On Our Way: Recovery News Smoking Cessation Programs continued… Besides the numerous negative health effects of smoking, people who smoke face increased marginalization in many jurisdictions that have enacted smoke free laws. There are many reasons why people who have a mental illness smoke at rates that are so much higher than those who do not have a mental illness (Johnson et al., 2006). Despite the high rates of tobacco dependence, the vast majority of smokers who have a mental illness want to quit smoking. Furthermore, they can quit at rates equivalent to those who do not have a mental illness (Khara et al., 2011; Masuhara et al., 2011). The Vancouver Coastal Health Mental Health and Addictions Tobacco Treatment Program has helped between 38-44% of attendees of the programs to quit, and about 50% of those who have not quit to reduce their smoking. These programs are six months in length and provide education, support and free medication to quit smoking. Participants have reported that quitting smoking has improved their quality of life. One said “My daughter now kisses me again”. Others have reported a significant increase in self-esteem after quitting smoking. Others have obtained full and part time employment after regaining their time back from quitting smoking. If you are interested in finding out more about these programs, and how to join, please contact your mental health provider at your mental health team or health unit, or one of the authors. Acknowledgments Rene Rey, consumer, and Lori Keith, OT are acknowledged for having the vision and perseverance to start the first smoking cessation program in Vancouver Community Mental Health Services (VCMHS) in 2005. We thank Kim Calsaferri, Mary Marlow and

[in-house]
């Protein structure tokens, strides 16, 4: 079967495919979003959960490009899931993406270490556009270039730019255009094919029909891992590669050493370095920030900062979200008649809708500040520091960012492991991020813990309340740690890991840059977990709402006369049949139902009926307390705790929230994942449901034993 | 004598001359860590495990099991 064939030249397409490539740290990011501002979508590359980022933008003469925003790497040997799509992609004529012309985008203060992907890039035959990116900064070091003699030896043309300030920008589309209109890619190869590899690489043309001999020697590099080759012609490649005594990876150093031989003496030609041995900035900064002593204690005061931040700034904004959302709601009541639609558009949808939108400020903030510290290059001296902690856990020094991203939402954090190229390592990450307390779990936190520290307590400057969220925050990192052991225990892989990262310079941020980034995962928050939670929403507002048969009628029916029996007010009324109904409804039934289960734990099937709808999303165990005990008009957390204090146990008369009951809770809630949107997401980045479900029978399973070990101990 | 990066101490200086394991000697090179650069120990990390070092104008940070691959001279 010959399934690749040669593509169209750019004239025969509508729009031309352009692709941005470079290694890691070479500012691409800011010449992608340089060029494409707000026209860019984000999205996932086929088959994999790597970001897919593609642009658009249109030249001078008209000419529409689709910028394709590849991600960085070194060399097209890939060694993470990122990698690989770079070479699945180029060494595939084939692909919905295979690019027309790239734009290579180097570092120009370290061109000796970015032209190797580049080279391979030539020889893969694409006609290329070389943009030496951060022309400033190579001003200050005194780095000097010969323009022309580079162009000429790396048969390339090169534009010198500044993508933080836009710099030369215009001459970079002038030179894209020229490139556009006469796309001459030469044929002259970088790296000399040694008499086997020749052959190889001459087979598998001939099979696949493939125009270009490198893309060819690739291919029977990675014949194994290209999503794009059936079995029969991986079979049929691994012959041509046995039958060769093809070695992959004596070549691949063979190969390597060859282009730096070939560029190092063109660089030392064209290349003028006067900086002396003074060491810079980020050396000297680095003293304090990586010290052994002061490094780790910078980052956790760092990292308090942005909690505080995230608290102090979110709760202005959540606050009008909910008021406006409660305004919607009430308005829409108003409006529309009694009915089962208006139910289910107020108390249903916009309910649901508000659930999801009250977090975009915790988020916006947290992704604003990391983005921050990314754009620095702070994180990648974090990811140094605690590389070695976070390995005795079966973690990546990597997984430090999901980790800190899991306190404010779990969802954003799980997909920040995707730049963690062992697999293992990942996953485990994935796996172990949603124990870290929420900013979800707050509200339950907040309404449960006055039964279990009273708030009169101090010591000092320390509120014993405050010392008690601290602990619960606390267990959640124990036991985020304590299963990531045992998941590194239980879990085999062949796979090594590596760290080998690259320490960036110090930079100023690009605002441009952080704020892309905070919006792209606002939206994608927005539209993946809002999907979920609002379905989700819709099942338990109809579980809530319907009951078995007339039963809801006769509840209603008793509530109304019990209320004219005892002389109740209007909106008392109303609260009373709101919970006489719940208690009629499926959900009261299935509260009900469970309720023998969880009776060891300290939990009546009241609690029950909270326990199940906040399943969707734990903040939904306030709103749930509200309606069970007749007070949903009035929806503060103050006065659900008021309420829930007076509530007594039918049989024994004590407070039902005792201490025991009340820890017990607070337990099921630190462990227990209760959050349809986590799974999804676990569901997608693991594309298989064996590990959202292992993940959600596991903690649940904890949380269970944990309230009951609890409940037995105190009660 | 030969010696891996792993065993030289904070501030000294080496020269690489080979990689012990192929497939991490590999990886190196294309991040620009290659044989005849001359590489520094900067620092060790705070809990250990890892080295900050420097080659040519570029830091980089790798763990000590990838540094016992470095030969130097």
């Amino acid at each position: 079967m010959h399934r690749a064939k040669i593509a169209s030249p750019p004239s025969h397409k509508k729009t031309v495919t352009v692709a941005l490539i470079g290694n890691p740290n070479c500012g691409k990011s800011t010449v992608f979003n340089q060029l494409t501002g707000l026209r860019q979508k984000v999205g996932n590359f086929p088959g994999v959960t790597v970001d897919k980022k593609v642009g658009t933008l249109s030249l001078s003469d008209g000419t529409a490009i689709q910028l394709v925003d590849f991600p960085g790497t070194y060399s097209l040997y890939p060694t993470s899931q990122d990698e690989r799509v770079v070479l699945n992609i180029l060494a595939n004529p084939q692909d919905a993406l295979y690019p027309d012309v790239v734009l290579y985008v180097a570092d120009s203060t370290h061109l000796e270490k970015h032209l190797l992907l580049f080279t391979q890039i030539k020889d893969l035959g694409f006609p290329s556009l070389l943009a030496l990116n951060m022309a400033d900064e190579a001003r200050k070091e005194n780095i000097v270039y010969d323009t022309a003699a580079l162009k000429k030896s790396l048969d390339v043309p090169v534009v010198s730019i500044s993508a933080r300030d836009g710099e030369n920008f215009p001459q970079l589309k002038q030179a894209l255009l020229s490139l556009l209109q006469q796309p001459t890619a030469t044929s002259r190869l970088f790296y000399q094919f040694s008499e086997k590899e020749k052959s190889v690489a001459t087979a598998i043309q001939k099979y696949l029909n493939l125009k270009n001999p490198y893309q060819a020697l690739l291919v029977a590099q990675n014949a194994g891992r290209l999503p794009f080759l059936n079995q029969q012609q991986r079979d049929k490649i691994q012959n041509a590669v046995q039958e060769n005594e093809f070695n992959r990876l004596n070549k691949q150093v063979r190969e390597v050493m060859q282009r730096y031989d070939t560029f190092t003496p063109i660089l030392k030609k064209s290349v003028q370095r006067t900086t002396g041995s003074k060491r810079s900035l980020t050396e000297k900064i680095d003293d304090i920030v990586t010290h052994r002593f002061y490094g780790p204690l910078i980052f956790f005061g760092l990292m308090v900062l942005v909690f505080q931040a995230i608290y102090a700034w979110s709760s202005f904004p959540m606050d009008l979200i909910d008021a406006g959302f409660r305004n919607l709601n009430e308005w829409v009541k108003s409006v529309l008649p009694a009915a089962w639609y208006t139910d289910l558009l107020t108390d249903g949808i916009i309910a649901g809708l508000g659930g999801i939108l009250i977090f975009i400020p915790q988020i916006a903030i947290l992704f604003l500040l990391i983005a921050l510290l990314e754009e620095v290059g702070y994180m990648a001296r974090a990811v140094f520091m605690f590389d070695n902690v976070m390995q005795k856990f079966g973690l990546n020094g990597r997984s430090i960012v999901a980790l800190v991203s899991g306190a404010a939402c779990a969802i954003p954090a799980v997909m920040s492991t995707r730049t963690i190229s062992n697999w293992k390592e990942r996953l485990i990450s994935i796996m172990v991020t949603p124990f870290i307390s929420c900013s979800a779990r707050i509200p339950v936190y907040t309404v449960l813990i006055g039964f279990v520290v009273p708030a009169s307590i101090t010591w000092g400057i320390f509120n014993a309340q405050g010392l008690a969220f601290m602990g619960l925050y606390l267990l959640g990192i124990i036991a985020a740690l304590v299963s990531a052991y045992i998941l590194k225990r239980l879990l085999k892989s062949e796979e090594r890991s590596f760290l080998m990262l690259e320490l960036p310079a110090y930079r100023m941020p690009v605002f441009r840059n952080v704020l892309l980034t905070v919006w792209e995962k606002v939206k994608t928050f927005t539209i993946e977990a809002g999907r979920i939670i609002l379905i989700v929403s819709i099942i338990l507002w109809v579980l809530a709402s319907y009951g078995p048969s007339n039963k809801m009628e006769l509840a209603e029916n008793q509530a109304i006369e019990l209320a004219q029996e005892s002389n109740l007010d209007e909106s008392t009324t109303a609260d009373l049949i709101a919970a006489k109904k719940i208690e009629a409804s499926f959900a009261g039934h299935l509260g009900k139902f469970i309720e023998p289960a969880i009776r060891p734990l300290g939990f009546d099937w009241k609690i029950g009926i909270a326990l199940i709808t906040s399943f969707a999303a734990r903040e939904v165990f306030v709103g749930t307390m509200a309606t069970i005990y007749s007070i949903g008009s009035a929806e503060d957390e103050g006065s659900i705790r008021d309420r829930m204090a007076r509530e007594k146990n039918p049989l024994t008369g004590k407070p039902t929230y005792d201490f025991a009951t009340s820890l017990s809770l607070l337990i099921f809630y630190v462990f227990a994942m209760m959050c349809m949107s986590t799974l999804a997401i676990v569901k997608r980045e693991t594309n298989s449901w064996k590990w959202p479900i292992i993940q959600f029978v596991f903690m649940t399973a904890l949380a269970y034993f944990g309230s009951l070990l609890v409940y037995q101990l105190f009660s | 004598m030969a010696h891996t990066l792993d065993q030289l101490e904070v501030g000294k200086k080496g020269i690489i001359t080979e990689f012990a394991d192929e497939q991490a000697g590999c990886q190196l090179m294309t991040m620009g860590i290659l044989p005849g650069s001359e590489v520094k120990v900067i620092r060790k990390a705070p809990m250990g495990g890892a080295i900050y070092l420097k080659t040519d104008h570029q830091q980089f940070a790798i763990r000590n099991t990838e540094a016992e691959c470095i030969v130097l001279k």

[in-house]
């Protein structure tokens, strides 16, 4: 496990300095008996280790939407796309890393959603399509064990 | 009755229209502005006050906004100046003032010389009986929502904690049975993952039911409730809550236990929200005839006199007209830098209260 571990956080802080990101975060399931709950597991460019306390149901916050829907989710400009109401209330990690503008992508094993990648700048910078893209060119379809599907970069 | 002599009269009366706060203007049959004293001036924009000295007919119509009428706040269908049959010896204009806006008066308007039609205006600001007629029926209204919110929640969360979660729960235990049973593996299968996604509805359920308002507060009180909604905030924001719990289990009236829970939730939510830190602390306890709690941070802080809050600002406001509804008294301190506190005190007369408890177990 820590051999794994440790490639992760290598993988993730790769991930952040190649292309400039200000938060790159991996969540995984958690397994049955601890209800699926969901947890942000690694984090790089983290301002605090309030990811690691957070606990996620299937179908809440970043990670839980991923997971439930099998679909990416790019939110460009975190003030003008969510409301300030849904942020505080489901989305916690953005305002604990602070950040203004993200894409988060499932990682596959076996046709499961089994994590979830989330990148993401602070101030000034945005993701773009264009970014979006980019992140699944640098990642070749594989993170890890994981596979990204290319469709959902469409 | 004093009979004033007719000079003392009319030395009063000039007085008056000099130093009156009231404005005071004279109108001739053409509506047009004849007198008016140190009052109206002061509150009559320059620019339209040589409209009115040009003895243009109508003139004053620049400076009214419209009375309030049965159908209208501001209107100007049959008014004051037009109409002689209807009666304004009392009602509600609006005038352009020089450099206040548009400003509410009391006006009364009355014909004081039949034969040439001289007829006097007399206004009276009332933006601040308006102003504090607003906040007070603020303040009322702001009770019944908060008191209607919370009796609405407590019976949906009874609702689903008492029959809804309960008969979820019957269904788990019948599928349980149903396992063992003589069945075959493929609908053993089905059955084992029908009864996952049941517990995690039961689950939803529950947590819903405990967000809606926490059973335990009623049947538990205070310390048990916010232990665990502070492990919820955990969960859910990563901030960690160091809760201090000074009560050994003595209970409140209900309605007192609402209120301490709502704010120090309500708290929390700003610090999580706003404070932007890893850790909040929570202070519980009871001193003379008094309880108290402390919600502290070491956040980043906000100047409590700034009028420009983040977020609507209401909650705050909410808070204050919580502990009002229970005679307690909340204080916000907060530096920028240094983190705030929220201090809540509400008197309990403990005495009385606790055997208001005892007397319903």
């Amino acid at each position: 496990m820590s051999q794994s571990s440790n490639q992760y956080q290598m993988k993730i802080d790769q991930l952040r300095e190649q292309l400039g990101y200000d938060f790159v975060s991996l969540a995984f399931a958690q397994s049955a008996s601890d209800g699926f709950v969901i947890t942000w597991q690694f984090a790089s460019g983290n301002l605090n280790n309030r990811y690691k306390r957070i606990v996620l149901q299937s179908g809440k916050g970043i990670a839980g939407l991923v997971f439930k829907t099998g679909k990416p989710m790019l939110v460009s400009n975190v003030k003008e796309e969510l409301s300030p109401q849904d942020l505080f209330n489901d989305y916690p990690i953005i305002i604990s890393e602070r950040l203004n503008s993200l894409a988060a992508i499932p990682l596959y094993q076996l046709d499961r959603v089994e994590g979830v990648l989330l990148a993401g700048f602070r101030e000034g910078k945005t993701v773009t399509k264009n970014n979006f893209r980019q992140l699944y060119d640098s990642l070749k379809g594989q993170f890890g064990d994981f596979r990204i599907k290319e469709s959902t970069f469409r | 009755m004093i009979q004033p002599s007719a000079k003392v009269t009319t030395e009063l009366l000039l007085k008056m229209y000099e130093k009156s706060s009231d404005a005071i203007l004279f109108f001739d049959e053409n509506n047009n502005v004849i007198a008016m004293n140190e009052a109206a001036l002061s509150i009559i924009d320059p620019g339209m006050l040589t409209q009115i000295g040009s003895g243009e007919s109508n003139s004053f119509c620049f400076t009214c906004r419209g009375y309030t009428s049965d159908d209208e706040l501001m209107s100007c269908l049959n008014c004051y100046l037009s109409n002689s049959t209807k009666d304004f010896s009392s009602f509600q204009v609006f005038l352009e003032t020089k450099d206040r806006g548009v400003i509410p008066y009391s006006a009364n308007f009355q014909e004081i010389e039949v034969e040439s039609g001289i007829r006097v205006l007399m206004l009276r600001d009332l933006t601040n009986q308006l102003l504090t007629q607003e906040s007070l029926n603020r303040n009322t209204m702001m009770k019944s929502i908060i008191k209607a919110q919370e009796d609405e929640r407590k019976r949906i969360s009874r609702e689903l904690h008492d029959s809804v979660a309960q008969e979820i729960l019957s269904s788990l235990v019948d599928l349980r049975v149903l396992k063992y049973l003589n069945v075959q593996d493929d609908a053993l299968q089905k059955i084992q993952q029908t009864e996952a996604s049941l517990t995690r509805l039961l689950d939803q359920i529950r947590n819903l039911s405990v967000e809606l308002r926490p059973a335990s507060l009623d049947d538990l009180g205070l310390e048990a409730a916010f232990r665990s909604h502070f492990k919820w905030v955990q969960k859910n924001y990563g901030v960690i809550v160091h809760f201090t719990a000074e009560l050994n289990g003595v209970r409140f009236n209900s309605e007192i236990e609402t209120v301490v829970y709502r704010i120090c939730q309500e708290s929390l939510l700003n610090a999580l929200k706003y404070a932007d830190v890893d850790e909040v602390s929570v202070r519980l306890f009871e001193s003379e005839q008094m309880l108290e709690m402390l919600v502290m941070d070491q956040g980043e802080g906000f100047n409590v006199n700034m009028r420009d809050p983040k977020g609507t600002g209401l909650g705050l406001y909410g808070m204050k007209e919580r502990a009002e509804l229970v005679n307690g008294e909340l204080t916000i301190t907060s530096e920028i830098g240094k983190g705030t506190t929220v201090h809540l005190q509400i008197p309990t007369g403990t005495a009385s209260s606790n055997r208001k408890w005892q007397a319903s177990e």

Page 5 Lorna Howes of VCH Mental Health and Addiction Services for their advocacy, support and funding on behalf of this program. We also gratefully acknowledge the Tobacco Reduction Strategy, in particular Christina Tonella, for her continued support for our program. References Cactus Project, 2007. Cactus Project: The prickly subject of smoking and mental health; University of British Columbia Cactus Project, v. 1, 4p. Hitsman, B., Moss, T.G., Montoya I.D., & George, T.P. 2009. Treatment of tobacco dependence in mental health and addictive disorders; Canadian Journal of Psychiatry, v. 54, p. 368-78. Hitsman, B., Moss, T.G., Montoya, I.D. & George, T.P. 2009. Treatment of tobacco dependence in mental health and addictive disorders; Canadian Journal of Psychiatry, v. 54, p. 368-378. Johnson, J.L., MacDonald, S., Reist, D. & Bahadori, K. 2006. Tobacco reduction in the context of mental illness and addictions; Provincial Health Services Authority, 32p. Khara, M. & Okoli, C.T.C. 2011. Smoking cessation outcomes among individuals with substance use and/or psychiatric disorders; Addiction Research & Therapy, v. 2., 6p. Masuhara, E., Heah, T., Okoli, C.T.C., & Sisson, D. 2012. Program evaluation of Butt Out Program; Poster presented at Conference on Tobacco or Health, Toronto, ON. Morris, C.D., Waxmonsky, J.A., May, M.G., & Giese, A.A. 2009. What do persons with mental illnesses need to quit smoking? Mental health consumer and provider perspectives; Psychiatric Rehabilitation Journal, v. 32, p. 276-84.